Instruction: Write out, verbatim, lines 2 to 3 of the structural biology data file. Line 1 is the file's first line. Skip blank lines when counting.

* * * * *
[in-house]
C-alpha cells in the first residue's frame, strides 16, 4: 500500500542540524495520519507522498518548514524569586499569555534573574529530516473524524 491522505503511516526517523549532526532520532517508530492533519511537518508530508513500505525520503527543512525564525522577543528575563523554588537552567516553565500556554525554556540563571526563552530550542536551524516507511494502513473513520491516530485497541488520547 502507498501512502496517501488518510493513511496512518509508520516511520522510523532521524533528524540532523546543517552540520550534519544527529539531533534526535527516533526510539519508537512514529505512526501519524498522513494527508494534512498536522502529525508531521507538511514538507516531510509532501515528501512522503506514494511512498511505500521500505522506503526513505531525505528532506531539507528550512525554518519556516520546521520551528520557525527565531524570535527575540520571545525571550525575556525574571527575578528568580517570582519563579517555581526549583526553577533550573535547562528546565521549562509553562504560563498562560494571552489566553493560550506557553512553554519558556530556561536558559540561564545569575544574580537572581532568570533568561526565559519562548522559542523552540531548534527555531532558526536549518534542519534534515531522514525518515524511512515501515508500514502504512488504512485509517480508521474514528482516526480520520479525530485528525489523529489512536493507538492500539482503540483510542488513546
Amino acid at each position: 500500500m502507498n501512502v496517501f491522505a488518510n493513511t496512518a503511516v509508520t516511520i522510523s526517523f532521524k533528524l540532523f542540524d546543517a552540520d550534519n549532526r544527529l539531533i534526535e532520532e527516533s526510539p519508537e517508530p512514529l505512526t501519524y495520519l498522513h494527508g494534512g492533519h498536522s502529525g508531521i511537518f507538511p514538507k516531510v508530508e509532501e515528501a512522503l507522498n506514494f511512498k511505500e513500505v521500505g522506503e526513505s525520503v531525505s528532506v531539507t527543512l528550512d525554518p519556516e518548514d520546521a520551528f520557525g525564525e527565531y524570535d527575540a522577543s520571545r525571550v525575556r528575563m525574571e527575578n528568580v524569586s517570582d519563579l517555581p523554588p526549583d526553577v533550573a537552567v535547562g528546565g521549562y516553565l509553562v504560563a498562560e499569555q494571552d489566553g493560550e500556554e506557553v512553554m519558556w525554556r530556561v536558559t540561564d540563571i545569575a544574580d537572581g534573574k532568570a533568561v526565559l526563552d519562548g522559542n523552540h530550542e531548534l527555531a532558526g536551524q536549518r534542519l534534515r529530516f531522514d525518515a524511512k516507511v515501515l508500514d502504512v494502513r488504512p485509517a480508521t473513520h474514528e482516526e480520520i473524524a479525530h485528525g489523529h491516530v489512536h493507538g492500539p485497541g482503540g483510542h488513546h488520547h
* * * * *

C-alpha cells in the first residue's frame, strides 16, 4: 500500500542540524495520519507522498518548514524569586499569555534573574529530516473524524 491522505503511516526517523549532526532520532517508530492533519511537518508530508513500505525520503527543512525564525522577543528575563523554588537552567516553565500556554525554556540563571526563552530550542536551524516507511494502513473513520491516530485497541488520547 502507498501512502496517501488518510493513511496512518509508520516511520522510523532521524533528524540532523546543517552540520550534519544527529539531533534526535527516533526510539519508537512514529505512526501519524498522513494527508494534512498536522502529525508531521507538511514538507516531510509532501515528501512522503506514494511512498511505500521500505522506503526513505531525505528532506531539507528550512525554518519556516520546521520551528520557525527565531524570535527575540520571545525571550525575556525574571527575578528568580517570582519563579517555581526549583526553577533550573535547562528546565521549562509553562504560563498562560494571552489566553493560550506557553512553554519558556530556561536558559540561564545569575544574580537572581532568570533568561526565559519562548522559542523552540531548534527555531532558526536549518534542519534534515531522514525518515524511512515501515508500514502504512488504512485509517480508521474514528482516526480520520479525530485528525489523529489512536493507538492500539482503540483510542488513546
Amino acid at each position: 500500500m502507498n501512502v496517501f491522505a488518510n493513511t496512518a503511516v509508520t516511520i522510523s526517523f532521524k533528524l540532523f542540524d546543517a552540520d550534519n549532526r544527529l539531533i534526535e532520532e527516533s526510539p519508537e517508530p512514529l505512526t501519524y495520519l498522513h494527508g494534512g492533519h498536522s502529525g508531521i511537518f507538511p514538507k516531510v508530508e509532501e515528501a512522503l507522498n506514494f511512498k511505500e513500505v521500505g522506503e526513505s525520503v531525505s528532506v531539507t527543512l528550512d525554518p519556516e518548514d520546521a520551528f520557525g525564525e527565531y524570535d527575540a522577543s520571545r525571550v525575556r528575563m525574571e527575578n528568580v524569586s517570582d519563579l517555581p523554588p526549583d526553577v533550573a537552567v535547562g528546565g521549562y516553565l509553562v504560563a498562560e499569555q494571552d489566553g493560550e500556554e506557553v512553554m519558556w525554556r530556561v536558559t540561564d540563571i545569575a544574580d537572581g534573574k532568570a533568561v526565559l526563552d519562548g522559542n523552540h530550542e531548534l527555531a532558526g536551524q536549518r534542519l534534515r529530516f531522514d525518515a524511512k516507511v515501515l508500514d502504512v494502513r488504512p485509517a480508521t473513520h474514528e482516526e480520520i473524524a479525530h485528525g489523529h491516530v489512536h493507538g492500539p485497541g482503540g483510542h488513546h488520547h